All of the gadgets and technology we are surrounded with today are most commonly the result of cheap fuel, and the ability for ideas to grow, in a similar way as we see all the mashups of Google Maps – taking one idea and building something of specific use on top of that technology. It’s almost a leapfrog scenario, where the pace of development exceeds the rate of production.
Products are obsolete when they hit the shelves. The value of products are diminished by the fact that consumers are aware that something better is likely to emerge from behind the corporate firewall in weeks or months.
Is this a sustainable model?
The Second Industrial Revolution
[ad#200-left]I’ve heard it said that technology will save us from all of our current woes, from Climate Change to Peak Oil to Waste and Pollution to World Hunger. This is similar to the way the western world felt when the Industrial Revolution was upon them – cheaper goods, mass production, how can this be at all bad?
Some have suggested that this saving of the world with technology will be like a second industrial revolution, or a green revolution, one where the world moves to a model of doing more with less. Trim the fat off the process – so to speak.
Does anyone really believe the the unfettered capitalist economic model really supports massive changes in technologies and methods of business used to improve the environment and reduce waste?
In most peoples minds all that is required for any of this necessary change to occur is a little bit of ingenuity on the part of mankind. After all, that’s what got us to where we are, isn’t it? Well in a way that is all too right.
Using an EMERGY analysis of human ingenuity, design skill, culture and other forms of human and social capital, it is suggested that these are all the product of past embodied energy from fossil fuels. To us as humans it feels like the only way is up, and while it is likely that there less tangible products are more resilient that the physical infrastructure we build, it is likely that there will be an ingenuity descent that will follow the likely energy descent. As David Holmgren eloquently states in his book, “Permaculture – Principles & Pathways Beyond Sustainability“:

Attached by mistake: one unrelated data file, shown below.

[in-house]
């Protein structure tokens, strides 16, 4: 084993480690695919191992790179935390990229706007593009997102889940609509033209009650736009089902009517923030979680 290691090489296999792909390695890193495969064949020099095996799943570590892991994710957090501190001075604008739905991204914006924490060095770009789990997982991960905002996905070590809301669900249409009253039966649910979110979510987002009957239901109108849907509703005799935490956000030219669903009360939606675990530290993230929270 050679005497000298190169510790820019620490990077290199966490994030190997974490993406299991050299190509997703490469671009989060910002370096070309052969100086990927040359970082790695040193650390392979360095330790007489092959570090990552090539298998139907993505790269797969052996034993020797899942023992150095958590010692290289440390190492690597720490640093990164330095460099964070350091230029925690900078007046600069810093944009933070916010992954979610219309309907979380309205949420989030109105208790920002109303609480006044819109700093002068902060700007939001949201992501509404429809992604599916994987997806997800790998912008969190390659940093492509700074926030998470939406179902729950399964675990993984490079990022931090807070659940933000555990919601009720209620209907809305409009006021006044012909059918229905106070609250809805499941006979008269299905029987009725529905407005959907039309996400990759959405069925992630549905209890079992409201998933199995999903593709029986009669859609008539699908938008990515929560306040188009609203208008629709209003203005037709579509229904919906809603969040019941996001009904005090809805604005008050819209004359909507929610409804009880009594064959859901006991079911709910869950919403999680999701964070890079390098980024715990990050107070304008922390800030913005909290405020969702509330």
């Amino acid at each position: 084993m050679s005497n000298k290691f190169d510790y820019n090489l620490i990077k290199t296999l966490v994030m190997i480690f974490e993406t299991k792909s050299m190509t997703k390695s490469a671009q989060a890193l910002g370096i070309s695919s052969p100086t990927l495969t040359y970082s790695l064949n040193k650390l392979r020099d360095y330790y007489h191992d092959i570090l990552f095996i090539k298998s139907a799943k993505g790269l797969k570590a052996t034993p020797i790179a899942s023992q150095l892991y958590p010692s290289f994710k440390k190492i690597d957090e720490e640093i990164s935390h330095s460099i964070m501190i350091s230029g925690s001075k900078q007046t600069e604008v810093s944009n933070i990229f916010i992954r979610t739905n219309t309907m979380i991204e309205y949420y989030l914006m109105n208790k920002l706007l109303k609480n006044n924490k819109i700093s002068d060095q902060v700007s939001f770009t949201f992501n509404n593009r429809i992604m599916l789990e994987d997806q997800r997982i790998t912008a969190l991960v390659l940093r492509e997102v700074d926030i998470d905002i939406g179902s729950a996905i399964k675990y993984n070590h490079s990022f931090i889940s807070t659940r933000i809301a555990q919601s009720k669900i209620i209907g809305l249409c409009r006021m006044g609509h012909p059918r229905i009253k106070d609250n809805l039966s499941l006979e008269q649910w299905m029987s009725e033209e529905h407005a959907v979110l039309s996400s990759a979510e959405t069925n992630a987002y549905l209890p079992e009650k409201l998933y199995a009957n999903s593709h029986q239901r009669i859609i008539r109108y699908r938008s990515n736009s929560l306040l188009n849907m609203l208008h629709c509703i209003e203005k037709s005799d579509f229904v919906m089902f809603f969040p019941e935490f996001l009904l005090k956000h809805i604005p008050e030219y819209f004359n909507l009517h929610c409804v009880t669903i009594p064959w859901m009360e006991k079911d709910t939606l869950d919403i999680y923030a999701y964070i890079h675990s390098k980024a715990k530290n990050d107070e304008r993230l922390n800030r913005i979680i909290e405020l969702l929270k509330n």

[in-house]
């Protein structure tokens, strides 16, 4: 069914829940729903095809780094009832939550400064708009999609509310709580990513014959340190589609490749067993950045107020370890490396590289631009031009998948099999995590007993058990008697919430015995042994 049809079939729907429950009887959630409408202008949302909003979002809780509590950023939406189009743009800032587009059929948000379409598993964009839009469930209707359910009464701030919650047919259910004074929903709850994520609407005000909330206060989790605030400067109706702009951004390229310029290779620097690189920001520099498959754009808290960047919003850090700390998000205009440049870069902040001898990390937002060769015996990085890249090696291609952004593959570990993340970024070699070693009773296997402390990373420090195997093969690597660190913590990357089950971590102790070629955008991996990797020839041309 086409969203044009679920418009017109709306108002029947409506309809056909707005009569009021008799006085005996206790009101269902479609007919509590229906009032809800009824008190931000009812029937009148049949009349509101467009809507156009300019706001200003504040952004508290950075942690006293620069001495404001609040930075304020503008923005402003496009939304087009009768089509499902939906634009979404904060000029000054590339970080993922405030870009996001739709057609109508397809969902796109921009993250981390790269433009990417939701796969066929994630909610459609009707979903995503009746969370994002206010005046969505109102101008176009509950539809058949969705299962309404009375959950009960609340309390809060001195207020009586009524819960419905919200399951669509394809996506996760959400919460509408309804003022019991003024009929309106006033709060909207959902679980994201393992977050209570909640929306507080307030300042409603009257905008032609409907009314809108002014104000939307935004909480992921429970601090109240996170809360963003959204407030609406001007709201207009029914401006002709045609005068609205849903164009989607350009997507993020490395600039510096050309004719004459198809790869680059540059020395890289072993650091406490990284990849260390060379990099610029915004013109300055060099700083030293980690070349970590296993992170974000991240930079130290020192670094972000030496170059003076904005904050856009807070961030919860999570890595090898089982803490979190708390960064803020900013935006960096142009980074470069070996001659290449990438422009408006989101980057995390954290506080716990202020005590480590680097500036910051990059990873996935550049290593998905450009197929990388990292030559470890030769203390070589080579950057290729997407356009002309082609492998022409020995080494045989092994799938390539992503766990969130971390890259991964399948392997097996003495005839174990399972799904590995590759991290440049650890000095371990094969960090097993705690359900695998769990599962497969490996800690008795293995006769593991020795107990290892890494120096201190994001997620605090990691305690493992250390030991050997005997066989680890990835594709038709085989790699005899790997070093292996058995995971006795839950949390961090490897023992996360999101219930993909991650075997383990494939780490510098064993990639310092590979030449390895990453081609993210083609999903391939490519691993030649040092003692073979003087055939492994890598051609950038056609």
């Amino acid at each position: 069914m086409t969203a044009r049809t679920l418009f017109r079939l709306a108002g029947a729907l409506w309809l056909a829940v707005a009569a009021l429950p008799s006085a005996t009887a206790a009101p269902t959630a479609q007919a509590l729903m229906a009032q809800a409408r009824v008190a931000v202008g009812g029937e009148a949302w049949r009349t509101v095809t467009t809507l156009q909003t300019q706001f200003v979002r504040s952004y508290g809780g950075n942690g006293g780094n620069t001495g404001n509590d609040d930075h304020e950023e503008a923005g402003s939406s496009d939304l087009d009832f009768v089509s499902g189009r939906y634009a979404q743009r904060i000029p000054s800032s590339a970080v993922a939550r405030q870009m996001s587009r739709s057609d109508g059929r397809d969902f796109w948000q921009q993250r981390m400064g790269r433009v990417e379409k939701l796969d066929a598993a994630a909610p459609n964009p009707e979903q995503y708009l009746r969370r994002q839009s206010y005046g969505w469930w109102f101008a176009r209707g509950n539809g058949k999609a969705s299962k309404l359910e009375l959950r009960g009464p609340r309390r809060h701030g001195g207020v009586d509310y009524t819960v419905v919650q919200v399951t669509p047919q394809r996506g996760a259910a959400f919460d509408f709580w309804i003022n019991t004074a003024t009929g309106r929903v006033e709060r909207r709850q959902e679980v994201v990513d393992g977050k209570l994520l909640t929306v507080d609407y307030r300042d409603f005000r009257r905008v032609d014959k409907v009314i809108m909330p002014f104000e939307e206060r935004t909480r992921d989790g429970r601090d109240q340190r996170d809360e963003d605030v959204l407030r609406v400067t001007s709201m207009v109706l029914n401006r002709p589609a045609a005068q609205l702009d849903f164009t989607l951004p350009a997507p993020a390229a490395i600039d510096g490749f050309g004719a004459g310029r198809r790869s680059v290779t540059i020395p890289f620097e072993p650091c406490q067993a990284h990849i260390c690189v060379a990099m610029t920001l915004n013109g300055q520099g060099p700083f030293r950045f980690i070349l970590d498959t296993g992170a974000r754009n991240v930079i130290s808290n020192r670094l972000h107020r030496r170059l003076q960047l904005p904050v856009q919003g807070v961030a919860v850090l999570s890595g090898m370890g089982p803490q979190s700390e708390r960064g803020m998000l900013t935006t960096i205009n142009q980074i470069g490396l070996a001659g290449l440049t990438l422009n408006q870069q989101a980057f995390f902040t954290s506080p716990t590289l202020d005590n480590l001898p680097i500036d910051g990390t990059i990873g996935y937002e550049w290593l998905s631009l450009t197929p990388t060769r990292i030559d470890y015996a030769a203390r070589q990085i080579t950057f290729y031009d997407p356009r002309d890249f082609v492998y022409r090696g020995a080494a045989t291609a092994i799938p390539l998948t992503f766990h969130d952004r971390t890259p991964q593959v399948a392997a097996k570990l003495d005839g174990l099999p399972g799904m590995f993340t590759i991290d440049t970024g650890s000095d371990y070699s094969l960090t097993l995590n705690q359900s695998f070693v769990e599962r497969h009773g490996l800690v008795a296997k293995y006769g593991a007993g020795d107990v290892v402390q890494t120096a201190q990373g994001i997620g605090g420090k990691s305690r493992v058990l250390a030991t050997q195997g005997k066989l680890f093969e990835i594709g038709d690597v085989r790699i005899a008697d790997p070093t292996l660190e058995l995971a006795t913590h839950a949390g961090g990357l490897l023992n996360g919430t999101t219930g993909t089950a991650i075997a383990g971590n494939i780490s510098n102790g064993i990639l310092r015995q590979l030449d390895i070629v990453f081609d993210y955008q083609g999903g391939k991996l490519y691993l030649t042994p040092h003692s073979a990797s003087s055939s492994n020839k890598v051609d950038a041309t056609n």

Thus the current rash of brilliant breakthroughs in industrial redesign and engineering can be seen as the natural products of half a century of social democratic politics, educataion, welfare and other social products of affluence, all refined and honed by twenty years of more laissez-faire capitalism and individualism.
If we are to learn anything from this concept it is that the ongoing transition to large-scale technologies and extremely specialized jobs will likely decline as fuel becomes scarce and efforts at the human scale are geared (once again) to maintaining a basic level of survival.
I see this quite clearly as an engineer working on the basics of water and sewer with (relatively) simple technology, yet some of the people I went to school with are engineering fighter jets and tanks. There is a shift in priorities coming folks, society should eb looking for ways to invest our capital and wealth towards natural and passive systems that will outlive us and the dwindling supplies of cheap oil.
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